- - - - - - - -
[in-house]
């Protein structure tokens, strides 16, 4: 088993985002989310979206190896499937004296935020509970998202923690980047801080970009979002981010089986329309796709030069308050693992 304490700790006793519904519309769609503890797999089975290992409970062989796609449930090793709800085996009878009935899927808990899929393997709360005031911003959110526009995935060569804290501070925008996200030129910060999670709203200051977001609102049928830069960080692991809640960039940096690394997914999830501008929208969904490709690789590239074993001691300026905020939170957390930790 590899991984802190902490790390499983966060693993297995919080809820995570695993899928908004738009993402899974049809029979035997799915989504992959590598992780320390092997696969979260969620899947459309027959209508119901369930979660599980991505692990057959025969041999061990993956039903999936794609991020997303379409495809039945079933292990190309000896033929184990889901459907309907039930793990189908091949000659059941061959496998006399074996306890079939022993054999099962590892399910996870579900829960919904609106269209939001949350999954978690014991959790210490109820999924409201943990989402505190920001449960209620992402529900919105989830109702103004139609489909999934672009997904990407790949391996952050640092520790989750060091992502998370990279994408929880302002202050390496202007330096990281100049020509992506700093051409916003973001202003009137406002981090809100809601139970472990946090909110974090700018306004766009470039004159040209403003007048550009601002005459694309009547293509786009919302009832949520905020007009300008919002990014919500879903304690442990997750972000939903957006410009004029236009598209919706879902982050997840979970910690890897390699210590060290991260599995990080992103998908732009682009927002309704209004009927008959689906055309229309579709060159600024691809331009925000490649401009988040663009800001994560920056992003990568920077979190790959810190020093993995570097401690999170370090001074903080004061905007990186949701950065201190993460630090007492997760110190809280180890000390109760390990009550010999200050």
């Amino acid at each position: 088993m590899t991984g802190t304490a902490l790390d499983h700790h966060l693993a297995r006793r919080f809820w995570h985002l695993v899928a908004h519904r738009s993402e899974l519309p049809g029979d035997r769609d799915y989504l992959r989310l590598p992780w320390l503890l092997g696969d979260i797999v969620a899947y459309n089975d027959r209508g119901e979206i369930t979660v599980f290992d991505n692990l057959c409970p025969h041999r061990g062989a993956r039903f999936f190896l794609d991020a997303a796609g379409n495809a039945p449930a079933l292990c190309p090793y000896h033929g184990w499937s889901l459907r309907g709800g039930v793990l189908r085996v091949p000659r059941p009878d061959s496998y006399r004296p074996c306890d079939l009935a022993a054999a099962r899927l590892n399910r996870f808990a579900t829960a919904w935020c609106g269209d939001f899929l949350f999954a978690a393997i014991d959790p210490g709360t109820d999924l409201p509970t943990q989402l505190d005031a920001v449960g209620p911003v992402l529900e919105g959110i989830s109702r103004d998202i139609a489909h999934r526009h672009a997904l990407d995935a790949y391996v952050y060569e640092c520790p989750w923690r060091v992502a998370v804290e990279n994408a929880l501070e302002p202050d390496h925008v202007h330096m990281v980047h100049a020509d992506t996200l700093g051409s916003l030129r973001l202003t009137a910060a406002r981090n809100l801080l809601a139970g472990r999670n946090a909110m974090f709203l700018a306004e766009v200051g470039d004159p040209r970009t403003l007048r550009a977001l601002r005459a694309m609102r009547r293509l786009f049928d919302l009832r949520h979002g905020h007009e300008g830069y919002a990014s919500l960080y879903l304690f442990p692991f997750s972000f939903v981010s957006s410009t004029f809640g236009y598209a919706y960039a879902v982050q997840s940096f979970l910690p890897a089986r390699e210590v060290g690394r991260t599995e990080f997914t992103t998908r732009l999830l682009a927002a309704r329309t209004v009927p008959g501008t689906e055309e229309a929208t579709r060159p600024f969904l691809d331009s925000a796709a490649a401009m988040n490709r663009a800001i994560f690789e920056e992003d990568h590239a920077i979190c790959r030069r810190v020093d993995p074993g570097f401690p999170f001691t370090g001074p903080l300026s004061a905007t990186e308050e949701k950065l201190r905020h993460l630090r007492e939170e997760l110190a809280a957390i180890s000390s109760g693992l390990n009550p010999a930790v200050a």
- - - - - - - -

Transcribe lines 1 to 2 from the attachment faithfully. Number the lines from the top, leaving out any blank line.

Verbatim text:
[in-house]
């Protein structure tokens, strides 16, 4: 088993985002989310979206190896499937004296935020509970998202923690980047801080970009979002981010089986329309796709030069308050693992 304490700790006793519904519309769609503890797999089975290992409970062989796609449930090793709800085996009878009935899927808990899929393997709360005031911003959110526009995935060569804290501070925008996200030129910060999670709203200051977001609102049928830069960080692991809640960039940096690394997914999830501008929208969904490709690789590239074993001691300026905020939170957390930790 590899991984802190902490790390499983966060693993297995919080809820995570695993899928908004738009993402899974049809029979035997799915989504992959590598992780320390092997696969979260969620899947459309027959209508119901369930979660599980991505692990057959025969041999061990993956039903999936794609991020997303379409495809039945079933292990190309000896033929184990889901459907309907039930793990189908091949000659059941061959496998006399074996306890079939022993054999099962590892399910996870579900829960919904609106269209939001949350999954978690014991959790210490109820999924409201943990989402505190920001449960209620992402529900919105989830109702103004139609489909999934672009997904990407790949391996952050640092520790989750060091992502998370990279994408929880302002202050390496202007330096990281100049020509992506700093051409916003973001202003009137406002981090809100809601139970472990946090909110974090700018306004766009470039004159040209403003007048550009601002005459694309009547293509786009919302009832949520905020007009300008919002990014919500879903304690442990997750972000939903957006410009004029236009598209919706879902982050997840979970910690890897390699210590060290991260599995990080992103998908732009682009927002309704209004009927008959689906055309229309579709060159600024691809331009925000490649401009988040663009800001994560920056992003990568920077979190790959810190020093993995570097401690999170370090001074903080004061905007990186949701950065201190993460630090007492997760110190809280180890000390109760390990009550010999200050």